Students are generally deeply curious about politics and current issues, but they don’t always enjoy talking about political issues amongst their friends, because the conversations are often shouty and counterproductive. And more troubling, very few students seem to want to pursue careers in politics, which they find to be undignified and pointless. They look to teachers to provide a moderated, informative space in which to explore and make sense of the big issues in their world. Without an ability to create that space for difficult and divergent ideas, we risk graduating students who possess only the most tenuous grasp of the political system in which they live, who lack empathy for those whose worldviews are different from their own, and who have no interest whatsoever in becoming political leaders.

So, what can schools do to support teachers in promoting respectful, informative, balanced discussions of hot-button topics?

I’d be grateful for feedback and critiques of the following little list, which is just a start; a collection of quick thoughts while watching the footage from Charlottesville and thinking about my students. It’s far from comprehensive and not as fully articulated as it should be. But here’s a first step to perhaps defining what sort of context would best support teachers:

  1. An administration that understands their classrooms and courses. That knows what students are reading, how teachers approach texts, and the essential understandings that courses are aiming for.
  2. Administrators who are good mediators between parents and teachers; who can foster productive discussion and help both sides see that they want the same positive things for the child.
  3. Administrators willing to discuss current issues with teachers informally, and support and encourage them in creating effective lessons on those issues.
  4. Assuming the teacher’s work has been appropriate in the sense that it wasn’t disrespectful of student voices or proselytizing, an administrator ought to be able to articulate that teacher’s class as being consistent with the school’s mission and philosophy in a way that creates “buy-in” by the parent.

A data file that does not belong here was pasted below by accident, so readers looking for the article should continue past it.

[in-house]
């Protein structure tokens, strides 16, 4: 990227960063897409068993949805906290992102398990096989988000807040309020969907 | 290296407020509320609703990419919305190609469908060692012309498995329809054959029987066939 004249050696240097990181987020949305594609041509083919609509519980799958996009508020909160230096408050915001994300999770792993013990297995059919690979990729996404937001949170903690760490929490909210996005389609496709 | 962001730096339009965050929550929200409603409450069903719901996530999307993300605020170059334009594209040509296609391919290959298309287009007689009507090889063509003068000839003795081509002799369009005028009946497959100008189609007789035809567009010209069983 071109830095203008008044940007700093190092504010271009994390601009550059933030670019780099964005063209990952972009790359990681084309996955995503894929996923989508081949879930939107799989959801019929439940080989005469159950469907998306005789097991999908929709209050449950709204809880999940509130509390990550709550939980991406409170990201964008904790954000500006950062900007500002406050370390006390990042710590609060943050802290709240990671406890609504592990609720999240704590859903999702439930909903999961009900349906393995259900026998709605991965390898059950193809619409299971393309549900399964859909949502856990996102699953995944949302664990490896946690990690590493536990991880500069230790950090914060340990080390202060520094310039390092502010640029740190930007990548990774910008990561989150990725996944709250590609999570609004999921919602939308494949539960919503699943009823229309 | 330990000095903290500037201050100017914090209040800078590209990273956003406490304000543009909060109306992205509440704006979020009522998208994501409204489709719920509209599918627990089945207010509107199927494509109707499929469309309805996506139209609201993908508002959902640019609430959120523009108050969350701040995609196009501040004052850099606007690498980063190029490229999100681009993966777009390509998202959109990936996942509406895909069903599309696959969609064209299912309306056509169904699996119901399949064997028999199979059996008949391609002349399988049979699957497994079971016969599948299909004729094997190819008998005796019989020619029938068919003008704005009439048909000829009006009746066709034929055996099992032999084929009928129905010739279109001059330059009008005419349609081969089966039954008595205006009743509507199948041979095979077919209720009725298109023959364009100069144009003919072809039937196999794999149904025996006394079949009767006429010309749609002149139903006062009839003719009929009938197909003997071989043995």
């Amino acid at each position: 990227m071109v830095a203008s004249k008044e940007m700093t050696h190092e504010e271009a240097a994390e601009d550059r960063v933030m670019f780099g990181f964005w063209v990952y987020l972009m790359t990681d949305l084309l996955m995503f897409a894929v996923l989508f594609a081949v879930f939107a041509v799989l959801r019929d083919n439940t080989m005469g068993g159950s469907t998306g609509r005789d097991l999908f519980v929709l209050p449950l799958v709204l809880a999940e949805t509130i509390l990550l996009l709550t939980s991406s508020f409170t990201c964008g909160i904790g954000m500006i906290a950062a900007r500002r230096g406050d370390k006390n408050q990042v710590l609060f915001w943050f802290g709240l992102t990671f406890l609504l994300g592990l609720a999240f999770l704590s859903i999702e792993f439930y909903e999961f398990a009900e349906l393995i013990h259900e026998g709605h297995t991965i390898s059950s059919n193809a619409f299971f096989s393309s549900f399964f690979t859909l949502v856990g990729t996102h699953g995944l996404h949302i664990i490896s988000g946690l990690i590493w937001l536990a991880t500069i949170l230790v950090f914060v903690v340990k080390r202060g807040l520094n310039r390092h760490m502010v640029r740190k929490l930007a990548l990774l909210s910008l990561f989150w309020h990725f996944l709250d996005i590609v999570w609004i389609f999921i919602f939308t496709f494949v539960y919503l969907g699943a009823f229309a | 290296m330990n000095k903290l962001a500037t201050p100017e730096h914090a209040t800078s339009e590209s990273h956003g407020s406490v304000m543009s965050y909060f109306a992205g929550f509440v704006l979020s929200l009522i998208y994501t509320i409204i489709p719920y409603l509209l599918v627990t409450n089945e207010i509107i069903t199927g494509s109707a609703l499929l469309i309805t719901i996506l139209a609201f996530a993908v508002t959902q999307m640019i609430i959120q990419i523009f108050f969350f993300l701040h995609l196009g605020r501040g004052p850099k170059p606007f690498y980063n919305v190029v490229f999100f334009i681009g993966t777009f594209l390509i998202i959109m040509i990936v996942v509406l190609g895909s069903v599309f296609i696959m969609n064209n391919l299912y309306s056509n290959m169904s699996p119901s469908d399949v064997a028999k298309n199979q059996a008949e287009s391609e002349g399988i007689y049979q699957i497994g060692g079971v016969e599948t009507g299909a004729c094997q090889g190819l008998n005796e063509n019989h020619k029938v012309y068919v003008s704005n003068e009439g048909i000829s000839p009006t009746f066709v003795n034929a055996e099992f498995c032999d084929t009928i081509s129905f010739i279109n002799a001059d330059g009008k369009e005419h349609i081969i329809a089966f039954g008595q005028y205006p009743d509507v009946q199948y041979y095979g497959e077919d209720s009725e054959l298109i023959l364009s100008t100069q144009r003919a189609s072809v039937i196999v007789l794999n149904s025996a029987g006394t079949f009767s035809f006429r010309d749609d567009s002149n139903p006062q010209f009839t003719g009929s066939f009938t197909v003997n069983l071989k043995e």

Think You Know How Your Students Feel About Technology in School?

According to the National Association of Independent Schools’ Commission on Accreditation, twenty-first century students are qualitatively different from all students before them:


(From: NAIS Committee on Accreditation: A Guide to Becoming a School Of the Future2010)

Continue reading “Think You Know How Your Students Feel About Technology in School?”

Let’s Stop Talking About Failure


Photo Credit

The American college admissions process has became a zero-sum, Hobbesian, juggernaut. Advanced Placement classes proliferate to serve the insatiable gods of Achievement and Rigor, and panic attacks, sleep deprivation, and depression are as common in high schools as iced lattes.

Then suddenly a few years ago, adults in and around education started talking about teaching kids “how to fail” and urging students to “embrace failure” as though the grade-obsessed, high-stakes lunacy that is secondary school culture in America is somehow the kids’ fault. Gosh, they’re just such perfectionists; I wonder why they can’t seem to relax?

Continue reading “Let’s Stop Talking About Failure”

Becoming Better Together: Re-Thinking The Faculty In-Service


Photo Credit

The academic summer vacation is a long, tranquil mix of relaxation and productivity. Murder mysteries vie for attention with monographs, time with family alternates with professional development, and the active badgers the contemplative to get up and out, exploring and doing. Active, we’re nagged by a feeling of intellectual irresponsibility, while contemplative hours feel physically slothful. For three months we strike an easy balance, made all the more sweet for being finite. And each August announces the end of the idyll with an ivory-colored envelope containing the beginning-of-year faculty meeting agenda.

Continue reading “Becoming Better Together: Re-Thinking The Faculty In-Service”

Six Things To Do Over Winter Break Besides Schoolwork

A colleague recently mused about how much homework to assign his students over the winter holiday break. The only sensible reply, which I blurted loudly, was “GOOD GOD, MAN: NONE!”


I’ll do a bit of exam grading and planning over the break, but that’s my job; it’s why I get the big bucks and the red pens. I certainly hope that my students have a genuinely refreshing break from their schoolwork, and I think that time should be off-limits to school assignments. I hope students spend quality time with their families, get enough sleep, goof around, and relax. Of course there’s time for some useful and engaging stuff, too. One could easily sleep and loaf away two weeks in a glorious festival of sloth, and I wouldn’t judge anyone for napping lazily down that path. But abject sloth gets old surprisingly fast. Continue reading “Six Things To Do Over Winter Break Besides Schoolwork”

Why I Hate Teaching AP History

Anyone considering the role of Advanced Placement (AP) history in a school’s curriculum ought to begin with the following exercise:

  1. Describe in a few sentences what you think a good history course should be and do. What type of reading should students be assigned, and what should the classroom look like and how should it function?
  2. Describe what you mean by “critical thinking.” What should this look like in a history classroom?
  3. Describe what you mean by “intellectual rigor.”

Continue reading “Why I Hate Teaching AP History”